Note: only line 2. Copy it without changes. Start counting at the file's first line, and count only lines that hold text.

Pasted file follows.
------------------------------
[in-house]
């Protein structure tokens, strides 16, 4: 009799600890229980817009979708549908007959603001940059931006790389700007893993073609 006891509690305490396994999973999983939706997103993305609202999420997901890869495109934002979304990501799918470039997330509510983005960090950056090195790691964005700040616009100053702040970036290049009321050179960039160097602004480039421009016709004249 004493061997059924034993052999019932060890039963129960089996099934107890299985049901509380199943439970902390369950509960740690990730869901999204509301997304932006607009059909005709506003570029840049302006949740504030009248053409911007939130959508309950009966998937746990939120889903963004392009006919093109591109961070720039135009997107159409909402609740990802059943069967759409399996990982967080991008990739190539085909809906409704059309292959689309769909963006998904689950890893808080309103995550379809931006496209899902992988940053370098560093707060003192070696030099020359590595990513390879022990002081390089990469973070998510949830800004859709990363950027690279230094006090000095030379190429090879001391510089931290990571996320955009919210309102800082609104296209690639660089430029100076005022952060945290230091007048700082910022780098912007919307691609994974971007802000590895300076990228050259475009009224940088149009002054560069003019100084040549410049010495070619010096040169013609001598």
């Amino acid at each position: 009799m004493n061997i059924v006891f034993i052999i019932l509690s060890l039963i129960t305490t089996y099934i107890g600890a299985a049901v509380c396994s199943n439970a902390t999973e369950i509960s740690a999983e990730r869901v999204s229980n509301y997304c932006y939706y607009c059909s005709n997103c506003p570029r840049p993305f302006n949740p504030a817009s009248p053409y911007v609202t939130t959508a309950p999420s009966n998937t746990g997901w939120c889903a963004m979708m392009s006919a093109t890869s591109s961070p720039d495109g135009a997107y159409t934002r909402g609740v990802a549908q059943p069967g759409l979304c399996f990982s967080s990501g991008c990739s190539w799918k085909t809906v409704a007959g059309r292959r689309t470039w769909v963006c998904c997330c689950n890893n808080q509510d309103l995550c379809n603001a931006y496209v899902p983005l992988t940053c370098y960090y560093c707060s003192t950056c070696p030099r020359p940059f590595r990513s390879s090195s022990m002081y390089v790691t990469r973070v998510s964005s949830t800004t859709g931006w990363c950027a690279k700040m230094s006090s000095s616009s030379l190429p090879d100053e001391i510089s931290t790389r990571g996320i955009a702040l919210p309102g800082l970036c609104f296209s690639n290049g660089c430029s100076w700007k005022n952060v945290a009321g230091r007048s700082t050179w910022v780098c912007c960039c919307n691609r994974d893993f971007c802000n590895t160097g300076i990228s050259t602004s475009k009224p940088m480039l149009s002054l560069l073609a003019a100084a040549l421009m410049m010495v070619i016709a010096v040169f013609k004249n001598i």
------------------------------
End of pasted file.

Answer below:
């Protein structure tokens, strides 16, 4: 009799600890229980817009979708549908007959603001940059931006790389700007893993073609 006891509690305490396994999973999983939706997103993305609202999420997901890869495109934002979304990501799918470039997330509510983005960090950056090195790691964005700040616009100053702040970036290049009321050179960039160097602004480039421009016709004249 004493061997059924034993052999019932060890039963129960089996099934107890299985049901509380199943439970902390369950509960740690990730869901999204509301997304932006607009059909005709506003570029840049302006949740504030009248053409911007939130959508309950009966998937746990939120889903963004392009006919093109591109961070720039135009997107159409909402609740990802059943069967759409399996990982967080991008990739190539085909809906409704059309292959689309769909963006998904689950890893808080309103995550379809931006496209899902992988940053370098560093707060003192070696030099020359590595990513390879022990002081390089990469973070998510949830800004859709990363950027690279230094006090000095030379190429090879001391510089931290990571996320955009919210309102800082609104296209690639660089430029100076005022952060945290230091007048700082910022780098912007919307691609994974971007802000590895300076990228050259475009009224940088149009002054560069003019100084040549410049010495070619010096040169013609001598």